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second amendment rights and the second amendment rights of our law-abiding law-ag citizens. we have seen the newtown parents here in washington bravely telling their stories. they deserve better than this body turning their backs on them. the families of aurora deserve better than this body turning their backs on them. the families of more than 30 people who die every single day at the hands of gun violence deserve more from this body. my friends, it is simply time to act. today is the day for this body to show the american people that their voices matter. that when 90% of americans demand us to expand background checks, that we can deliver. we should be able to agree today that we no longer need military-style weapons and ammunition clips on our streets. and we should be able to agree today that it's time to crack down on the illegal handguns being trafficked in our streets into the hands of criminals. four years ago, i met the parents of naisha pryor yard. naisha was a beautiful 17-year-old honor student killed in the prime of her life by an illegal handgun when she was just spending t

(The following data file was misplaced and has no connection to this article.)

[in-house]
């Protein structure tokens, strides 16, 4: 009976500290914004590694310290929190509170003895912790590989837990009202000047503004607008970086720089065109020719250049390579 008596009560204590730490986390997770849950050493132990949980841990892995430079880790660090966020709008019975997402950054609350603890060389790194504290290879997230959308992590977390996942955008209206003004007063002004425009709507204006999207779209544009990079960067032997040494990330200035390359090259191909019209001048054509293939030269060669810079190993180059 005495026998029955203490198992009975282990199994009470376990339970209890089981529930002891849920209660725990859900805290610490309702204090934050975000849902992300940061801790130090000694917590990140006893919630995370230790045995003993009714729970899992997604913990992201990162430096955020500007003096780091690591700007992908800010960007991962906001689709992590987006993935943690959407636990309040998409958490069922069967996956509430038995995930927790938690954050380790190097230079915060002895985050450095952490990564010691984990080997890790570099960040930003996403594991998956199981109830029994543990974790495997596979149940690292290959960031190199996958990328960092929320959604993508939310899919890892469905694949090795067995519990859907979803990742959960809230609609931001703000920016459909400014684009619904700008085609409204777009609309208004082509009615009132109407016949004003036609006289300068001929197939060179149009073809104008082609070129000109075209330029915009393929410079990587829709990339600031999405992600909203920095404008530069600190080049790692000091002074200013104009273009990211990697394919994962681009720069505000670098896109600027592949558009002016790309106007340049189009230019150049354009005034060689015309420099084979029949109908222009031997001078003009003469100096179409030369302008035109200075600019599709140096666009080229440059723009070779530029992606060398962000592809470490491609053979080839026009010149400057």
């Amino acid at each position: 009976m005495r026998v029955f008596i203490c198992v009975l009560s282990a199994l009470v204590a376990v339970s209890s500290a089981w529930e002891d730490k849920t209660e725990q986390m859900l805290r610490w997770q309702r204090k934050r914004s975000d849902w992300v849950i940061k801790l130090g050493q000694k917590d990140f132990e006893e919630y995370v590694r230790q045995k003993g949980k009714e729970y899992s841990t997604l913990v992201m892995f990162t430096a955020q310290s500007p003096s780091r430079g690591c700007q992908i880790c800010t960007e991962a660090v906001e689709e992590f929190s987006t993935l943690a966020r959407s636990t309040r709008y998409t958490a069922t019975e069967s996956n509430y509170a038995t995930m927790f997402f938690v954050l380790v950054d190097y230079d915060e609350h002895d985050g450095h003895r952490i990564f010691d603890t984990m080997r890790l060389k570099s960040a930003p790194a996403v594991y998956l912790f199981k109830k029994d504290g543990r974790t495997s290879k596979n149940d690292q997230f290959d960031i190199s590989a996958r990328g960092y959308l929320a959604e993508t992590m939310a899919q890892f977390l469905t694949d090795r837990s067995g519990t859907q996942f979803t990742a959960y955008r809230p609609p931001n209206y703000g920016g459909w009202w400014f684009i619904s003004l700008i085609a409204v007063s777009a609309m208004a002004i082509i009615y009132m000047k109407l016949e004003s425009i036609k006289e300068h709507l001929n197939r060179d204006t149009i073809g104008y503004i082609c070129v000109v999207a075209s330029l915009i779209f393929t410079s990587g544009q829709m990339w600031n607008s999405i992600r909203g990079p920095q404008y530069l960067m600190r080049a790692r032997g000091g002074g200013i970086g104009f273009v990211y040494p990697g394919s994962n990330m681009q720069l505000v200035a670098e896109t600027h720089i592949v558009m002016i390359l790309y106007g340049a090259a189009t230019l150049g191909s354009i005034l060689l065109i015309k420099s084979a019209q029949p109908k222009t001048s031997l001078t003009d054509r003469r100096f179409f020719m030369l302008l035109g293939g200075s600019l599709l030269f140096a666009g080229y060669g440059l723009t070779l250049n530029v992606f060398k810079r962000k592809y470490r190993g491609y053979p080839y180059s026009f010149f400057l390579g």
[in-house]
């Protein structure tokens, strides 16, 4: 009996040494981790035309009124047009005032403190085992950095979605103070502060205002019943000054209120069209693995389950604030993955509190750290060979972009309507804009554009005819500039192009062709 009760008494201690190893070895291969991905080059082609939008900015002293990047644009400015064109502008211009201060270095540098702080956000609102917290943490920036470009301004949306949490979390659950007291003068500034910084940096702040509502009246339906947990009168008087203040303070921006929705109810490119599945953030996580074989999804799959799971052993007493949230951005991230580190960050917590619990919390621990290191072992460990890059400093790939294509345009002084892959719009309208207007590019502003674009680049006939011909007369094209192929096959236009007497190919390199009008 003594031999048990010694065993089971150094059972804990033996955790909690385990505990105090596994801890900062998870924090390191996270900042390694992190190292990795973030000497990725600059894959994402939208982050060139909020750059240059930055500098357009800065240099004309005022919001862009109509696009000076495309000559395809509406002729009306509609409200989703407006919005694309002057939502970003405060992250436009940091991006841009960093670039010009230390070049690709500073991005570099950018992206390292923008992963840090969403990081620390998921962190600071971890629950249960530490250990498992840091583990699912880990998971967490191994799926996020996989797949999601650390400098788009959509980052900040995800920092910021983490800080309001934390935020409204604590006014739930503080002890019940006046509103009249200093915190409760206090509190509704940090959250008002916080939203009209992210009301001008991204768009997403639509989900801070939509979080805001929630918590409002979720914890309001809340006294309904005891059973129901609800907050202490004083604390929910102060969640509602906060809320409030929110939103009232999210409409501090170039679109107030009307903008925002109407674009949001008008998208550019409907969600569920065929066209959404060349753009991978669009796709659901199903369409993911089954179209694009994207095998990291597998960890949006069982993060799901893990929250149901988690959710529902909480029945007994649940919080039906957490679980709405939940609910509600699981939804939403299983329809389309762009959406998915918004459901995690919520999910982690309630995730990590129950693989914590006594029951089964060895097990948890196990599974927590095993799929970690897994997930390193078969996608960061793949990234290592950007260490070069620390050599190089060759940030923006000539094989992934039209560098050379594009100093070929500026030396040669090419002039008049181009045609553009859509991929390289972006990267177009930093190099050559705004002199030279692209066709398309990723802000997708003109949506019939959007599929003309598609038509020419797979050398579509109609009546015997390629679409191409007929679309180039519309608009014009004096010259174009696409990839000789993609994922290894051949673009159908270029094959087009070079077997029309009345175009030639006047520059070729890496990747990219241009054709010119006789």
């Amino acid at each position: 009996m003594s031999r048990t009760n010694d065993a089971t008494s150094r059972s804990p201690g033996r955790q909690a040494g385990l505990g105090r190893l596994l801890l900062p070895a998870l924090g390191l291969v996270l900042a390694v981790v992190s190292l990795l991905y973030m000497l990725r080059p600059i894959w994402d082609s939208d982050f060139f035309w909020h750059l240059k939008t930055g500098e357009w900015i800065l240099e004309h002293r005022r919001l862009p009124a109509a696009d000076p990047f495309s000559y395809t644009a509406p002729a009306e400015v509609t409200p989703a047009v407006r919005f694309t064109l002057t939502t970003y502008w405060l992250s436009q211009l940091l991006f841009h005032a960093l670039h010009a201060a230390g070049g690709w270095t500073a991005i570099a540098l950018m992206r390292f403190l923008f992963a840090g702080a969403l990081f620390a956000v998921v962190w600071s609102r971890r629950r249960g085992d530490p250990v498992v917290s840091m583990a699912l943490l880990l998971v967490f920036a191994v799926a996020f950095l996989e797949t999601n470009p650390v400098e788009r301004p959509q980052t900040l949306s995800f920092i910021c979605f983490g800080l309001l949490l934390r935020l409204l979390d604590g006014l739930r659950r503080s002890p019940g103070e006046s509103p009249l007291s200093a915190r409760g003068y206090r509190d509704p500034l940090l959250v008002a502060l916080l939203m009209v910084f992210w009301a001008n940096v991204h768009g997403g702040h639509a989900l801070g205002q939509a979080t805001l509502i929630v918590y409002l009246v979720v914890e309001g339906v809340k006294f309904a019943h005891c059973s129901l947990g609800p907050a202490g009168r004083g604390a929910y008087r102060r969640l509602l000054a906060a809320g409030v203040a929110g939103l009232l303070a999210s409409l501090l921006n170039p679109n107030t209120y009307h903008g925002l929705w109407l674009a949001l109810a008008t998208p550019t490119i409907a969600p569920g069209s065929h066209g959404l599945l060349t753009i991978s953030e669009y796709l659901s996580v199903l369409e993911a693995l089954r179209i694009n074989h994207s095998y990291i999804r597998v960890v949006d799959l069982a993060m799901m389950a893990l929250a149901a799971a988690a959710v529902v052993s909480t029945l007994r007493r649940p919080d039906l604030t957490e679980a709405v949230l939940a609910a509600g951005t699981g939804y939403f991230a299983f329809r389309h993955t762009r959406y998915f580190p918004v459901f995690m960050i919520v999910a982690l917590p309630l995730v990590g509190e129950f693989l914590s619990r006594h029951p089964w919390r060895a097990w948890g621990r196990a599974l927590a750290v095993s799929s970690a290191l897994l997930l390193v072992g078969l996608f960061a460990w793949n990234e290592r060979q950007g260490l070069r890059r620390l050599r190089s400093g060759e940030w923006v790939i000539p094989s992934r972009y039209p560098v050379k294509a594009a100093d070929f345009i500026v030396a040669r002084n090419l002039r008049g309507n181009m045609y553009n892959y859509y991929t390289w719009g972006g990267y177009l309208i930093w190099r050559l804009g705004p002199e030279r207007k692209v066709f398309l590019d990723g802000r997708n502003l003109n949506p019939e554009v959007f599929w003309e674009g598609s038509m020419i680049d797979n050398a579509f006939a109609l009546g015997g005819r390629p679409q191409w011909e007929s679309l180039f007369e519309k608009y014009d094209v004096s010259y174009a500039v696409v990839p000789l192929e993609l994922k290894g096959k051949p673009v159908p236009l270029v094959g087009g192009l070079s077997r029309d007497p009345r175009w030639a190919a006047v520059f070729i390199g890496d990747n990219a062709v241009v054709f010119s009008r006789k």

and use tax laws and for other purposes. mr. reid: mr. president, i would object to any further proceedings in regard to this bill. the presiding officer: objection having been heard, the bill will be placed on the calendar. mr. reid: mr. president, today this august body will honor the memory of 20 first-grade children, little babies who were gunned down, most of them shot multiple times. we will also honor the teachers and administrators who were killed that day in newtown, connecticut. but we're also going to honor with this legislation tens of thousands of others who were killed by guns each year here in america. we're going to do that by voting on a number of measures to strengthen the laws to prevent gun violence in this nation. mr. president, the families of innocents killed in newtown, aurora, in carson city, blacksburg, in oak creek and columbine really deserve these votes. where do i stand on these democratic proposals? this afternoon the senate will vote on a compromised background check proposal crafted by senators manchin, toomey, kirk and schumer, all experienced l